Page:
The internet is a critical tool for communication, organisation, and access to information at the global level. States and institutions have increasingly begun to recognise this role, and the significant potential that control over the network infrastructure has for affecting society. As such, attempts to limit, filter, block, or censor information on the internet have become increasingly common in recent years.
Information controls, including internet filtering, are phenomena involving significant technical complexity, but that are driven by social and political factors with direct effects on citizens. This project takes an interdisciplinary approach to the study of internet filtering and its effects on society. It will combine network measurement techniques with computational social science approaches to understand the effects of filtering, and specifically the use of automated techniques to determine which content to filter.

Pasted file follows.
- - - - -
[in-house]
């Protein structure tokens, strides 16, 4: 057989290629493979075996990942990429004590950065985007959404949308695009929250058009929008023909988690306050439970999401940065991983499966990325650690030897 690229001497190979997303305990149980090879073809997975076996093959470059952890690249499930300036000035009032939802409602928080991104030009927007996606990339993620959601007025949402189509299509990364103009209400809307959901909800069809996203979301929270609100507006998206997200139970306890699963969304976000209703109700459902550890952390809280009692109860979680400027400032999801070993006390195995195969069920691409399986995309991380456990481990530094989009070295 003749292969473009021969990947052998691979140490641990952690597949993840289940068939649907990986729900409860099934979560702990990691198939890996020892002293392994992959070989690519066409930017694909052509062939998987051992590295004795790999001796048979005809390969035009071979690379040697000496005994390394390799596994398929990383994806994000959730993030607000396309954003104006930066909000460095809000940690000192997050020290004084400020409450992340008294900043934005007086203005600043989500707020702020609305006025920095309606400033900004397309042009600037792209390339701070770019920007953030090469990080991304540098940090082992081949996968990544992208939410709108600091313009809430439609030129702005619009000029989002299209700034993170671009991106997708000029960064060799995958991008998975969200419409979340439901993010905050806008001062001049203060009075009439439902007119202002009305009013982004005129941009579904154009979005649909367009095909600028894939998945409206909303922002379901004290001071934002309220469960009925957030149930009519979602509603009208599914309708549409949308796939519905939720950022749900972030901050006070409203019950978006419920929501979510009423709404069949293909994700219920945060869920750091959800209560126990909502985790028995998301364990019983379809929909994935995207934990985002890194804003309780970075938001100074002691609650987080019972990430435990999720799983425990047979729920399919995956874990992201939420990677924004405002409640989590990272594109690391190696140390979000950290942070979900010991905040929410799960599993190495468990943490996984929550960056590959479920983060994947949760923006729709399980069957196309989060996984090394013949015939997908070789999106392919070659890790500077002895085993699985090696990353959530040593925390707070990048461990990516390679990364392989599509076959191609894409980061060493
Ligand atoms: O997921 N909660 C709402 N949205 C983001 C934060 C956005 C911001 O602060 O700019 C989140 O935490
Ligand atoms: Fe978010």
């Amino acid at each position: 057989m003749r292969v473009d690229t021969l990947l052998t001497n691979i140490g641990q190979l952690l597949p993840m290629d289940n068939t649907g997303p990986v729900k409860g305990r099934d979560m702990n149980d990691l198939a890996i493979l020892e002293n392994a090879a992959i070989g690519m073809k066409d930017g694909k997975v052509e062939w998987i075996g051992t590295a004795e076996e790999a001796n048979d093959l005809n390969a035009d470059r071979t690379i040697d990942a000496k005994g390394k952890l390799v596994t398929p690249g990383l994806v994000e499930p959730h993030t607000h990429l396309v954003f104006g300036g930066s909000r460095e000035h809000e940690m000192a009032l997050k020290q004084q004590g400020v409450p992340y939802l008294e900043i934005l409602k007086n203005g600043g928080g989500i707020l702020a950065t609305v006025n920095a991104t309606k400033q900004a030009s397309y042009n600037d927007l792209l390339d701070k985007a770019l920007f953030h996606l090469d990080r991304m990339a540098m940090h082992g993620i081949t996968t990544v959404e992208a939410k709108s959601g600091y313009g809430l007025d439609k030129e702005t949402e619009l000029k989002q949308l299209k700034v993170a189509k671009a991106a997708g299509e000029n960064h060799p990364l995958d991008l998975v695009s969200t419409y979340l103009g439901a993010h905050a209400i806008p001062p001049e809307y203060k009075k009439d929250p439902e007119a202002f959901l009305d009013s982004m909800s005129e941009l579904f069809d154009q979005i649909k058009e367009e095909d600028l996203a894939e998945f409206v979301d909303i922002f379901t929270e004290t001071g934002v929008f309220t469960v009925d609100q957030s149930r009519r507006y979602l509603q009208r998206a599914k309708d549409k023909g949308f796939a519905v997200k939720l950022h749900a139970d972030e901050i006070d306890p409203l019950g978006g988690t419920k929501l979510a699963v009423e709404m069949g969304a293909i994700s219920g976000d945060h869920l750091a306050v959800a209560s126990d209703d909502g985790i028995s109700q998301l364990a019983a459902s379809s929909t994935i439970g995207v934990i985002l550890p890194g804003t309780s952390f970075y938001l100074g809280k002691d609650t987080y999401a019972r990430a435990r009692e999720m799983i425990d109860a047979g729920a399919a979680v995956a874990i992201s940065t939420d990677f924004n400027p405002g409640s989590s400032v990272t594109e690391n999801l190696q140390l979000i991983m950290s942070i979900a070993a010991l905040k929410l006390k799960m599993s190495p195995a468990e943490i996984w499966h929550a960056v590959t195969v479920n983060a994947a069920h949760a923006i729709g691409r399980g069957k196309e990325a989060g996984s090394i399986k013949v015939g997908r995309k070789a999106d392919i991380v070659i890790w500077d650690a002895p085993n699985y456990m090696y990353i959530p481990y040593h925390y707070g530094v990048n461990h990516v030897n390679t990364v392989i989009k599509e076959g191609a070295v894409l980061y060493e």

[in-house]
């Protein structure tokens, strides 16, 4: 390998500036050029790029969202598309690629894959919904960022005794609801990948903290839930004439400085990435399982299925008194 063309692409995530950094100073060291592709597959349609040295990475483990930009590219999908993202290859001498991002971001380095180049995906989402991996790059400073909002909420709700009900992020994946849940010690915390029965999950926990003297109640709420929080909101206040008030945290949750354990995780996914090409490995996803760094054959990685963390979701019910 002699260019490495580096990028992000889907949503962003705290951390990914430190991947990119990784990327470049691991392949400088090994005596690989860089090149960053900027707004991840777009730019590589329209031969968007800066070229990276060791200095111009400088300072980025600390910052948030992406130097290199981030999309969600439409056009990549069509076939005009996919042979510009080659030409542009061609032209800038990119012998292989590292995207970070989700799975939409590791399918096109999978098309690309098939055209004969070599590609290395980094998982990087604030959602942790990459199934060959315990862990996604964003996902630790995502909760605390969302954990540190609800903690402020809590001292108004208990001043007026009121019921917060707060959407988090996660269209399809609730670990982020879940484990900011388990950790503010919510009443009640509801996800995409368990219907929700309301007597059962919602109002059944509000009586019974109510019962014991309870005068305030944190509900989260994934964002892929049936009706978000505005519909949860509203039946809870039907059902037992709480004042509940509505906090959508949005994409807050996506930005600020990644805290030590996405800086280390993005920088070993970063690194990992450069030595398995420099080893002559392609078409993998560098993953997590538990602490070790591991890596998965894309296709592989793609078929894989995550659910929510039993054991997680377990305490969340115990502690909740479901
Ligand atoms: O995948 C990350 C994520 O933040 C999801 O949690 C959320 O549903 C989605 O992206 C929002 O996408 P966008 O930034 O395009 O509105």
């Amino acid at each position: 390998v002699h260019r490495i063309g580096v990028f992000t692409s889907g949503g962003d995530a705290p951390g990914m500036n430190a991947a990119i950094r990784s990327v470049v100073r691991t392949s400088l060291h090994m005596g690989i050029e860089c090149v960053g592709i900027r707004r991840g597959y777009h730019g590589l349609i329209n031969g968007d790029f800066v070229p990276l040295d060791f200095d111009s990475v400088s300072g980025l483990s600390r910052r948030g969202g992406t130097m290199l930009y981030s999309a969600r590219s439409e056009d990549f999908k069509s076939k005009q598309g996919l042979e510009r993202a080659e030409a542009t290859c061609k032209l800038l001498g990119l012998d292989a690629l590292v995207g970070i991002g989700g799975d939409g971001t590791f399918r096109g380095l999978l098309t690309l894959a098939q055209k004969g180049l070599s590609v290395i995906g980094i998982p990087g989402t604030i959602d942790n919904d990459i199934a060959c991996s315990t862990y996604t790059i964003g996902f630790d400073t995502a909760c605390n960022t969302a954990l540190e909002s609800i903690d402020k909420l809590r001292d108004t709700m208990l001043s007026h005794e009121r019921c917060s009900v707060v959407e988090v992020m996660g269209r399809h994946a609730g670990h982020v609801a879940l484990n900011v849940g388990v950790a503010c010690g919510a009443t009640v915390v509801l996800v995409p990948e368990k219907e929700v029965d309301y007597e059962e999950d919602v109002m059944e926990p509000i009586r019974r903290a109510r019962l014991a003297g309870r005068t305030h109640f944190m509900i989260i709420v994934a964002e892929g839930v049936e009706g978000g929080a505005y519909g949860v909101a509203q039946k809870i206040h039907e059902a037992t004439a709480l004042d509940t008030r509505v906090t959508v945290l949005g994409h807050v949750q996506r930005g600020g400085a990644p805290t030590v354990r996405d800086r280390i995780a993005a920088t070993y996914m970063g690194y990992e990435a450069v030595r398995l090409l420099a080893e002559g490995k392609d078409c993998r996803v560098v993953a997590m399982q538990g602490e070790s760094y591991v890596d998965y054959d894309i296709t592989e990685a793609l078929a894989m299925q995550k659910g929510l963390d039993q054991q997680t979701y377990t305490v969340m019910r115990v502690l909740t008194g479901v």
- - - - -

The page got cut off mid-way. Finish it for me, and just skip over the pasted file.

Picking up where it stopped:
By studying the outcomes of existing deployed filtering systems, understanding the potentially discriminatory effects that can arise from their naïve application, and understanding the role and risks of automated approaches, this project will aim to inform UK policy on filtering, overblocking, and discrimination.
In order to achieve these goals, this project will focus on two key questions:
- What are the ‘secondary’ effects of high-level filtering decisions and, in particular, how do these negatively impact vulnerable groups?
- What are the effects and limitations of automated decision-making in implementing filtering policies?